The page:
Treasury yields edged mostly lower on Thursday as investors assessed Federal Reserve Chairman Jerome Powell’s testimony to the Senate Banking Committee.
He told lawmakers that the war in Ukraine is likely to boost inflation in the short run, even though it’s unclear how long that pressure will last.
What are yields doing?
The yield on the 10-year Treasury note
was at 1.847%, down from 1.862% at 3 p.m. Eastern on Wednesday. Yields and debt prices move opposite each other.
The 2-year Treasury note yield
stood at 1.516%, little changed from 1.51% on Wednesday afternoon.
The yield on the 30-year Treasury bond
was at 2.224% versus 2.231% in the prior session.
Russia’s invasion of Ukraine, which started last week, has been complicating the outlook for central bank policy. While a surge in oil and other commodity prices as a result of the invasion could further stoke inflation already running at a 40-year high, it also may weigh on growth.
On Thursday, Powell reiterated his support for a 25 basis point rate hike at the central bank’s next policy meeting on March 15-16. If inflation doesn’t peak and start to come down, he said the Fed is prepared to raise rates “by more than” a quarter-percentage point, at one or more meetings.
Data released Thursday shows initial jobless claims fell by 18,000 to a two-month low of 215,000 in the last week of February, as businesses hired more people. Economists surveyed by The Wall Street Journal expected claims to fall to 225,000 for the week ended Feb. 26.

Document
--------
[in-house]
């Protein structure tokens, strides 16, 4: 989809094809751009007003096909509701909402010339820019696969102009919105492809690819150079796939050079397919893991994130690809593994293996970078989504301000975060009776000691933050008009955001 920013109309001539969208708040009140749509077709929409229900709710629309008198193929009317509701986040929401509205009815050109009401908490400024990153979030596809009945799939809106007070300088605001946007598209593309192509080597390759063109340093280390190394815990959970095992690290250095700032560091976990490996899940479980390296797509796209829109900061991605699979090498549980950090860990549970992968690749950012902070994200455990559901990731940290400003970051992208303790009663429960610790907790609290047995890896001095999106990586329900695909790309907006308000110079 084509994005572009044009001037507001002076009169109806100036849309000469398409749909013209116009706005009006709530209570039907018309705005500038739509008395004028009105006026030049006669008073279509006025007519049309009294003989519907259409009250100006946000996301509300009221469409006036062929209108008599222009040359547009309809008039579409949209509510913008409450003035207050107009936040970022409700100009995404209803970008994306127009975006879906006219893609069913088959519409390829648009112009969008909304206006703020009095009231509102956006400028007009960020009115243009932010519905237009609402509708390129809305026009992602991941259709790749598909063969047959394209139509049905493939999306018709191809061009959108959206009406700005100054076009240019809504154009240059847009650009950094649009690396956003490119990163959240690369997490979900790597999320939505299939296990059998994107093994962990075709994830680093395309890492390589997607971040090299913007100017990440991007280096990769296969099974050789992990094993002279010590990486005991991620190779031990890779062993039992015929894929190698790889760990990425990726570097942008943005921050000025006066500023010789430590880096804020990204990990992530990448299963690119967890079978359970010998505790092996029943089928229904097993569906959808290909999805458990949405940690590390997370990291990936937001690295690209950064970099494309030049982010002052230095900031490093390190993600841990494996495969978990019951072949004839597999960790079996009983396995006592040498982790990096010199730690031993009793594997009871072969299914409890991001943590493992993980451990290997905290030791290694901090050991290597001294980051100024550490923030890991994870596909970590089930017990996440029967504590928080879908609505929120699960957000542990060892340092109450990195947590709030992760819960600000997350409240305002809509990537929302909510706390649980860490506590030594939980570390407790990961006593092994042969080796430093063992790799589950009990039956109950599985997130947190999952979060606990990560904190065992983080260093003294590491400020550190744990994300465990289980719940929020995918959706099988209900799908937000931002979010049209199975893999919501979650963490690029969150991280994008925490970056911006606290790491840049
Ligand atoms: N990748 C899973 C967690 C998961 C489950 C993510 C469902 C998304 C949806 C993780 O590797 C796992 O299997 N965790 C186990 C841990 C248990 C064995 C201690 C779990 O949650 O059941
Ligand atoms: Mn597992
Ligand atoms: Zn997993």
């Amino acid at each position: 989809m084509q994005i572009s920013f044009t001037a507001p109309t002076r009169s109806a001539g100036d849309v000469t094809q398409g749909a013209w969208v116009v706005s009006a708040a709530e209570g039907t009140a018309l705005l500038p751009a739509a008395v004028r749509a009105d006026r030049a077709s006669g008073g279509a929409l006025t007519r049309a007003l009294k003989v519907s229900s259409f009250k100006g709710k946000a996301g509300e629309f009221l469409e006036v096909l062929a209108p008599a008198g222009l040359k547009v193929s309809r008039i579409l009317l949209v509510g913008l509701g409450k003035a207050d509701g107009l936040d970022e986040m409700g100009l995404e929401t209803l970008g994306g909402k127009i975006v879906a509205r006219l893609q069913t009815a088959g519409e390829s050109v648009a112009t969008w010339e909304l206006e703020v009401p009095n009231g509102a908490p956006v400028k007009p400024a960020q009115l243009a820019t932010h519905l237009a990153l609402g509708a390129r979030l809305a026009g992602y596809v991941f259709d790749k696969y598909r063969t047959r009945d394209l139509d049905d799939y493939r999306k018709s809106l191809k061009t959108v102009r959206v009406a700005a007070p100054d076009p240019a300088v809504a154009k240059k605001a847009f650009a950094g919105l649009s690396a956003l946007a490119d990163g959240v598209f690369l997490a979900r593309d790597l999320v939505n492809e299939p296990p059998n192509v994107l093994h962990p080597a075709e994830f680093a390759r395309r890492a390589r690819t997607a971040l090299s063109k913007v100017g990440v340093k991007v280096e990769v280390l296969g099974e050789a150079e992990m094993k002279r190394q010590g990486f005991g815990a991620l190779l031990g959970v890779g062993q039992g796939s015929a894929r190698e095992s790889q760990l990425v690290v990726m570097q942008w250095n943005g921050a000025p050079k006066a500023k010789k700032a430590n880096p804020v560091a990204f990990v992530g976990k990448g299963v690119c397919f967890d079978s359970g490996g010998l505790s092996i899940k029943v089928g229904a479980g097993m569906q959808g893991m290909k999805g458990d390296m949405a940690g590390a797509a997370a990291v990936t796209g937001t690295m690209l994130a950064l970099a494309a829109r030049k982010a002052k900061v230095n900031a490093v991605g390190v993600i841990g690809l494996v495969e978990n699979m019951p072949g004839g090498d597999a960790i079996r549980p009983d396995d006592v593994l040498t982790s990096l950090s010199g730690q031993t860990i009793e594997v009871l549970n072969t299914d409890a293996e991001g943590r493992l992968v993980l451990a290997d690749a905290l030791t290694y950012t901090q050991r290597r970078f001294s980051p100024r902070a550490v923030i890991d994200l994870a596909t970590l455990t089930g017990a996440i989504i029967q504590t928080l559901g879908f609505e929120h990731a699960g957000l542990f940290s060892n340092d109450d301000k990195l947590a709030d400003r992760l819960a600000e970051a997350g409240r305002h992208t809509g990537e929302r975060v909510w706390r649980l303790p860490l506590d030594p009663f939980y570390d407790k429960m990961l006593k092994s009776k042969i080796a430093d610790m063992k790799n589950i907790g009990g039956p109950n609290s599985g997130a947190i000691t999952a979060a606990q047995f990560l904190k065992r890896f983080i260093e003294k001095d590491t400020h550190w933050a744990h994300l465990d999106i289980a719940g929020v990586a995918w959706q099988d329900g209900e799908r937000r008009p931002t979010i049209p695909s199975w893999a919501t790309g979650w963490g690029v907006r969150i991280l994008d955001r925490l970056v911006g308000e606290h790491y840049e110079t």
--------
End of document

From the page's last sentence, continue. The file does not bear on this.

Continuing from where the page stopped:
The cost of labor rose sharply in the fourth quarter, while overall fourth-quarter productivity rose 6.6%. Factory orders also climbed in January. An ISM barometer of business conditions at service-style companies, such as retailers and restaurants, fell 3.4 points in February to a one-year low of 56.5%. The index has fallen three straight months, though numbers over 55% are viewed as exceptional for the economy.
What are analysts saying?
“Uncertainty related to the war in Ukraine increases downside risks to growth but at the same time, inflation is elevated and with risks to the upside,” wrote analysts at UniCredit, in a note. “This is reflected in lower real yields (the 10-year real U.S. yield has declined over 40 [basis points] since mid February) and higher break-even (BE) inflation (10Y BE has risen by 20 bp since mid-February). In this context, Mr. Powell sent several hawkish remarks during his testimony yesterday, confirming that the U.S. central bank is still set to normalize rates.”